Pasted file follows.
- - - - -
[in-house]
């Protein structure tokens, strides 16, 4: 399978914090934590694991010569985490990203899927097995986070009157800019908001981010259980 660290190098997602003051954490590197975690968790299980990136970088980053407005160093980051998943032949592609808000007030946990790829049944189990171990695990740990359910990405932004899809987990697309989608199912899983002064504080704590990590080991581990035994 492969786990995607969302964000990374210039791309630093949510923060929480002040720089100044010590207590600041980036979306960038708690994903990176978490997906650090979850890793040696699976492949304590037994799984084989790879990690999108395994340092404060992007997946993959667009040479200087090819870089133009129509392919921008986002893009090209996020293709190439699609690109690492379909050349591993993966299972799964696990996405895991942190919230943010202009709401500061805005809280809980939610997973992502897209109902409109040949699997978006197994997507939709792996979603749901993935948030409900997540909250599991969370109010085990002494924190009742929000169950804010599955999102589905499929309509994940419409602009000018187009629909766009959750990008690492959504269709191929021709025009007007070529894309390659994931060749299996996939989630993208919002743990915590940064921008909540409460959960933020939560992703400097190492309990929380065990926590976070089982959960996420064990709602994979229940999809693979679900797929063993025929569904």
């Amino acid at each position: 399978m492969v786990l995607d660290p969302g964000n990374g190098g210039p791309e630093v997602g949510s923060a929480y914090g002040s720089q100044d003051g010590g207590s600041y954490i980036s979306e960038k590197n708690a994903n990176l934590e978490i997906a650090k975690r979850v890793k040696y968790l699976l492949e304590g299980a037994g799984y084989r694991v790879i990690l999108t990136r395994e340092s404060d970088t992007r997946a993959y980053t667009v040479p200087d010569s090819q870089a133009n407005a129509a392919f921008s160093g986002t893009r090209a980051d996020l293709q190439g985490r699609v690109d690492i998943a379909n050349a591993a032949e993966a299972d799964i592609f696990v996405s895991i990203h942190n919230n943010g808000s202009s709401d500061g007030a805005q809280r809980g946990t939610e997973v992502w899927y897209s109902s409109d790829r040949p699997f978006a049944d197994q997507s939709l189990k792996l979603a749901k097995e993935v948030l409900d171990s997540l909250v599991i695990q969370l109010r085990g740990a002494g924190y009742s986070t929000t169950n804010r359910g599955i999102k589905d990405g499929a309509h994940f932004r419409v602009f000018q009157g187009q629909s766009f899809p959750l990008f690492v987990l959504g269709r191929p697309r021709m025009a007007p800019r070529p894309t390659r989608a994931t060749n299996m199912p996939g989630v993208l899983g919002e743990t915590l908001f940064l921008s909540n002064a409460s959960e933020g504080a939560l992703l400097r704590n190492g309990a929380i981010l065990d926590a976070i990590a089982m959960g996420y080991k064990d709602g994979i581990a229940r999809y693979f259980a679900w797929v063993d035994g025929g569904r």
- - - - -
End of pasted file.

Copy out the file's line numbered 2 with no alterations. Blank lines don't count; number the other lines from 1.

């Protein structure tokens, strides 16, 4: 399978914090934590694991010569985490990203899927097995986070009157800019908001981010259980 660290190098997602003051954490590197975690968790299980990136970088980053407005160093980051998943032949592609808000007030946990790829049944189990171990695990740990359910990405932004899809987990697309989608199912899983002064504080704590990590080991581990035994 492969786990995607969302964000990374210039791309630093949510923060929480002040720089100044010590207590600041980036979306960038708690994903990176978490997906650090979850890793040696699976492949304590037994799984084989790879990690999108395994340092404060992007997946993959667009040479200087090819870089133009129509392919921008986002893009090209996020293709190439699609690109690492379909050349591993993966299972799964696990996405895991942190919230943010202009709401500061805005809280809980939610997973992502897209109902409109040949699997978006197994997507939709792996979603749901993935948030409900997540909250599991969370109010085990002494924190009742929000169950804010599955999102589905499929309509994940419409602009000018187009629909766009959750990008690492959504269709191929021709025009007007070529894309390659994931060749299996996939989630993208919002743990915590940064921008909540409460959960933020939560992703400097190492309990929380065990926590976070089982959960996420064990709602994979229940999809693979679900797929063993025929569904």